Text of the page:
Thursday, December 22, 2016

Opinions #3: Victim Blaming

I follow a blog called "Life in the Shoe."  It's written by a Mennonite lady, a minister's wife, mother of many fascinating, mostly-grown children, writer and columnist for the Eugene Register-Guard.  Dorcas is a woman I would love to meet, though I think she would probably be...uncomfortable with me.  Funny, we think of Mennonites as a closed, unworldly society...but this lady has had a much more expansive and exciting life than I will ever have.  She lives her faith utterly, yet that fact has not limited her or closed her mind.

Her posts always lead me on a voyage of contemplation.  Most recently, she wrote about "men who are not nice"--men who catcall and harass and are generally disrespectful to women, in public.  She wondered whether the conservative dress and prayer veil that Mennonite women wear in public protected them from that sort of harassment.  But she made a point about the power women have; the power they don't use...or, as I took it further in my own contemplation, the power they tend to misuse.  So many girls and women understand the power of their sex to be their ability to turn men into salivating, sex-enslaved dogs.  What we don't seem to comprehend is that we also have the power to command respect, courtesy and, yes, even chivalry.  All with how we dress.  And if we possess the power to calm the savage beast, why don't we use it? 

Sexual harassment, abuse, rape... all these have become problems of epidemic proportions in our society.  Sex in 21st-century America has become so overt, so in-your-face, so "everybody's getting it on and if you're not there's something wrong with you."  Men have begun to think they're entitled to sex, any kind, any way, any time they want.  And many women, not to be outdone, claim that entitlement as well. With all that sexual entitlement flying around, something has got seriously out of whack.  There's a growing subset of men who will take what they want with little provocation, much less an actual invitation.  And there are women who end up in situations they can't control because they dipped a toe into the sexual revolution only to be grabbed and pulled under by the evil that lurks just beneath the water.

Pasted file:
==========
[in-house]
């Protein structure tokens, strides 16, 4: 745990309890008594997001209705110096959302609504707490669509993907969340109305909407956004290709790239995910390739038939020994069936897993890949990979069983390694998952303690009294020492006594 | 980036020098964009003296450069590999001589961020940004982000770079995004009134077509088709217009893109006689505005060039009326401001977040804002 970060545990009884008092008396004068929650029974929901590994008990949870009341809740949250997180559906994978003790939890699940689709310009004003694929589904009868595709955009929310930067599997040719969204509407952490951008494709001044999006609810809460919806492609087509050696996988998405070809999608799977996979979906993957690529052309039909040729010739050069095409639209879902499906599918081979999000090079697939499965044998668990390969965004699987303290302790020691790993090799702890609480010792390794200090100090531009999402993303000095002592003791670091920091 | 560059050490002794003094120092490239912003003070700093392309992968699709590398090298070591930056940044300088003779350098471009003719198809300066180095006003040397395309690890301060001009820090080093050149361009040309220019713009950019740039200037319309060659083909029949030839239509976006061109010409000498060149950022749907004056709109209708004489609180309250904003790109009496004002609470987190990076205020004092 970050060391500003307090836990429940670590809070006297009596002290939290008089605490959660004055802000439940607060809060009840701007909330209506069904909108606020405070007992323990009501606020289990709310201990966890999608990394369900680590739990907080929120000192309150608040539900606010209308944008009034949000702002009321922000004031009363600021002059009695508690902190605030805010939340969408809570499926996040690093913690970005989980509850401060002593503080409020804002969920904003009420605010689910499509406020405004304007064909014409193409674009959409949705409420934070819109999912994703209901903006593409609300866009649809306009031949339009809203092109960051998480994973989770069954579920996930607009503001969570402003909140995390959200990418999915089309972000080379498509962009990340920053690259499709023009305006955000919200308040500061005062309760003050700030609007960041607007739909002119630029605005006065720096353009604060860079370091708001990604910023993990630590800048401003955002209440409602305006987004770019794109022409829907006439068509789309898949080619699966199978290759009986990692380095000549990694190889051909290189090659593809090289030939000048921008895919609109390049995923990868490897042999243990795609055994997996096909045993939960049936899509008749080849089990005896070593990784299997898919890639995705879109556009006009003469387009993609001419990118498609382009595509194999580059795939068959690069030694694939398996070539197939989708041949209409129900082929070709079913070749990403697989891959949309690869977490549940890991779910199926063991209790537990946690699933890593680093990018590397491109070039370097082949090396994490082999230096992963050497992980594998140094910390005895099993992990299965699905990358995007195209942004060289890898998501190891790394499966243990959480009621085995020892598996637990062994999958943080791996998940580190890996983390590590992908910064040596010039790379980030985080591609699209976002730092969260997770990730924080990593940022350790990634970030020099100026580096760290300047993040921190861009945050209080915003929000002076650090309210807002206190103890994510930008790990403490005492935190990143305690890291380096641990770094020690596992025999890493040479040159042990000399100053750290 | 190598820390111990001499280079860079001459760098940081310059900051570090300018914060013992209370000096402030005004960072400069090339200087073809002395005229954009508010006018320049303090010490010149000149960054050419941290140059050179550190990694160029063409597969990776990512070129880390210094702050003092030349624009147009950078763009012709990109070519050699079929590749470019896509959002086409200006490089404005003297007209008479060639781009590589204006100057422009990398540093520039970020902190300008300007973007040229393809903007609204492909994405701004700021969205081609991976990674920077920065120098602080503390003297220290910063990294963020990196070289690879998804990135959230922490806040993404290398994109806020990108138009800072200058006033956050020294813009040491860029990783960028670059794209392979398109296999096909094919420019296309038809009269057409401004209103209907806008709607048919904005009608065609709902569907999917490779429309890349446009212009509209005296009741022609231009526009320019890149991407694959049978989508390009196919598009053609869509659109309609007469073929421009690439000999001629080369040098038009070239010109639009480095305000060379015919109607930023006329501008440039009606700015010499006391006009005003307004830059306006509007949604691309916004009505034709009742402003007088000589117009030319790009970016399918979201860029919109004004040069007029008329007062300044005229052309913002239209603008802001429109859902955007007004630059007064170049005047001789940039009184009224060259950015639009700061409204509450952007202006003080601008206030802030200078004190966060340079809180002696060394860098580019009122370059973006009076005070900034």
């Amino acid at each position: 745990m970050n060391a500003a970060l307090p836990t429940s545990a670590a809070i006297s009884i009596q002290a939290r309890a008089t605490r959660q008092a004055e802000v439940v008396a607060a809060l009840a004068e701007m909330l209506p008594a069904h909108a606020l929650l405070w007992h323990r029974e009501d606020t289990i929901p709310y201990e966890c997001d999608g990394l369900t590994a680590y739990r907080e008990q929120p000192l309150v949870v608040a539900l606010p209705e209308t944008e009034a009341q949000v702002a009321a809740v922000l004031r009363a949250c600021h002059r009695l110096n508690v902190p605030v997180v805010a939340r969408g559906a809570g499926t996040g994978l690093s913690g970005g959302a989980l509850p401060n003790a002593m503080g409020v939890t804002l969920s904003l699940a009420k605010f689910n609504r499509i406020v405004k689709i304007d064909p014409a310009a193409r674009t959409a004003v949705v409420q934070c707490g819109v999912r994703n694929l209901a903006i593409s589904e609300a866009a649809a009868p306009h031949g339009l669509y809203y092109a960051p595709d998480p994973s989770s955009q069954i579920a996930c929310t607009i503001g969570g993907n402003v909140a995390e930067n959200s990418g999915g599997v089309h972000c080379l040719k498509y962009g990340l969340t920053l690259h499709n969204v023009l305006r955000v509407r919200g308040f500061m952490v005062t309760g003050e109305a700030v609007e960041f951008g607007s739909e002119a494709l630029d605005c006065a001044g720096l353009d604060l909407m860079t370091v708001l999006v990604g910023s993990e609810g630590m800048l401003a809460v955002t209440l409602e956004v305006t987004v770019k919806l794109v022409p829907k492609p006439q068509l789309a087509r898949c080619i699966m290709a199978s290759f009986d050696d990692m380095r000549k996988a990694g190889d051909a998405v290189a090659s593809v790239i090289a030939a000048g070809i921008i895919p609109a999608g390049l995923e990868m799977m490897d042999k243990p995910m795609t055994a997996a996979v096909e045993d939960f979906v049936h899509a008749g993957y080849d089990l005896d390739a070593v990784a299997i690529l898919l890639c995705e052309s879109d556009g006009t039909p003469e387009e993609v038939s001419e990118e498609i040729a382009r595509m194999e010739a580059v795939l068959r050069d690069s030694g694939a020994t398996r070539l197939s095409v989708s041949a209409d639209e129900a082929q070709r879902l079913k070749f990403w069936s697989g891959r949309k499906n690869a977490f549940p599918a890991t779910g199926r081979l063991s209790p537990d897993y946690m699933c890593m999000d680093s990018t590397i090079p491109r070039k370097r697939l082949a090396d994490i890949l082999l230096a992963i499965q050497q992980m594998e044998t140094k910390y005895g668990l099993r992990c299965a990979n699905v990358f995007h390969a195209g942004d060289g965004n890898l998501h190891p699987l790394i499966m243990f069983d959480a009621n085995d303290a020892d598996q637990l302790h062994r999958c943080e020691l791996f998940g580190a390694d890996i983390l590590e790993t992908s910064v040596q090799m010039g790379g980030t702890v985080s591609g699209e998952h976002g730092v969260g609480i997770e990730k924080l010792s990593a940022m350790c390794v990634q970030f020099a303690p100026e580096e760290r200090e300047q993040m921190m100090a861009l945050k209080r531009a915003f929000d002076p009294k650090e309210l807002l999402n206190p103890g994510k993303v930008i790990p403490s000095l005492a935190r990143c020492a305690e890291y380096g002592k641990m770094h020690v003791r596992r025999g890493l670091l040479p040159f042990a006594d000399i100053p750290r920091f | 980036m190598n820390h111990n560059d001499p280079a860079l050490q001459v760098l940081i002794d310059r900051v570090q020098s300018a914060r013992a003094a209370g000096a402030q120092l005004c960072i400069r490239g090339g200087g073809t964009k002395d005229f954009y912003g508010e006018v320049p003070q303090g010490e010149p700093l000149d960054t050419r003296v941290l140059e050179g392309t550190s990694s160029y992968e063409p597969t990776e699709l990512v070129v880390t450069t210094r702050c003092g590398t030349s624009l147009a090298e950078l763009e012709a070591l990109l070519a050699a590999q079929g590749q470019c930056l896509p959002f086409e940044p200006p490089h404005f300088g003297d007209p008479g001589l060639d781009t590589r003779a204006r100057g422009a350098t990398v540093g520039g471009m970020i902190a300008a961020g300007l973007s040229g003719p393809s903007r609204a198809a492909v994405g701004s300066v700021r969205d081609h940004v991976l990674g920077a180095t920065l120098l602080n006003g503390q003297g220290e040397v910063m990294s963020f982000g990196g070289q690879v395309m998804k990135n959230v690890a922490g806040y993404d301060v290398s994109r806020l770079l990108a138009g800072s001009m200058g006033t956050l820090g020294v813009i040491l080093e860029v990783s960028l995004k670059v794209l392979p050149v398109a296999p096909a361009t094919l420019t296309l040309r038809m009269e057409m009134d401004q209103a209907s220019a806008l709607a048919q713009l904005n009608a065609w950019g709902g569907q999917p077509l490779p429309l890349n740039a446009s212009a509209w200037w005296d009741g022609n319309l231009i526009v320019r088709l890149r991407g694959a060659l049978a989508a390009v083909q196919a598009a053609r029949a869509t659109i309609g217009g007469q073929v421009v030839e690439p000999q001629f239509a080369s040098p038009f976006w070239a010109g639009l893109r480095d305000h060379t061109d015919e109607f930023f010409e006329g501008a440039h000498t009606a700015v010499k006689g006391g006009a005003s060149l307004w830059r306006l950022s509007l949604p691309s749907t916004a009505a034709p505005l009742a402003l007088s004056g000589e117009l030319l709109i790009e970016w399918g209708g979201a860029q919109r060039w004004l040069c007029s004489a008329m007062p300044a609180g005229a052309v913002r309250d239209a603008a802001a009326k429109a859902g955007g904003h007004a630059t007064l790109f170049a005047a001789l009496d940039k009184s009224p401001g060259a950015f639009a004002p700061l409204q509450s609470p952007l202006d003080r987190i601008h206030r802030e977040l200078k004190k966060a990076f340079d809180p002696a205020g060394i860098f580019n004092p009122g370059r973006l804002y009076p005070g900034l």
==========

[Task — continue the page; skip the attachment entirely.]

Am I victim blaming here?  I don't know.  I think the lines have become so blurred, the emotions surrounding the act have become so exaggerated, that it's almost impossible to use the label of "victim" when trying to sort out the players in the drama.

 Of course a woman never asks to be raped, or sexually assaulted, or verbally harassed.  In a perfect world, sex wouldn't always be the undercurrent of everything.  Women would be able to appear in public wearing whatever struck their fancy, whatever made them feel pretty.  I hear some people say that if a woman walks down the street stark naked,  she isn't asking to be raped.  I get that.  I really do.  But I think you have to put the "I have every right to..." aside and just see that actions have consequences.  Is it right that a man should get turned on by a woman wearing revealing clothing?  Probably not.  But what is "right" and what actually happens are two different things.  And women would do well to act in accordance with what IS if they want not to be harassed, or even raped.  Sorry, ladies.  You do stuff to protect yourself.  You don't jump into a pool of sharks wearing a pork-chop bikini and then sue the sharks when they bite your legs off.

I get that there is such a thing as date rape.  I get that guys will drug girls or take advantage of them when they get stupid drunk.  I get that a man is much stronger than a woman and can overpower her and take what he wants even when she's not into it.  But, I'm not one of those who thinks a girl should be able to go back to a guy's apartment, neck, pet, get undressed and get in bed with him, and then cry "rape" when the guy didn't stop because she said "no."  Is the guy entitled?  Of course not.  But if you didn't want to have sex, why the hell did you put yourself--and your date--in that position?  

Yes, need to teach your sons not to rape.  But you also need to teach your daughters how to control this sexual freedom that we, their mothers and grandmothers, worked so hard to win for them.  Because, as it turns out, men are not interested in gracefully giving up their position of sexual dominance...or even sharing it.  A complication that I don't think any of us on the forefront of the Sexual Revolution foresaw.  And now we need to figure out how to deal with that.

Anyway, Dorcas shared her formula for raising strong young women who respect themselves:
     What I teach my girls is that they belong to God, their lives ought to reflect Jesus, and their bodies have the sacred role of being temples of the Holy Spirit.  So their clothes should communicate dignity, royalty, value, beauty, femininity, and respect. 
Somehow, that has also worked to protect them.
Surely, even without the Christian frame  of reference, there is universal wisdom in these words. 

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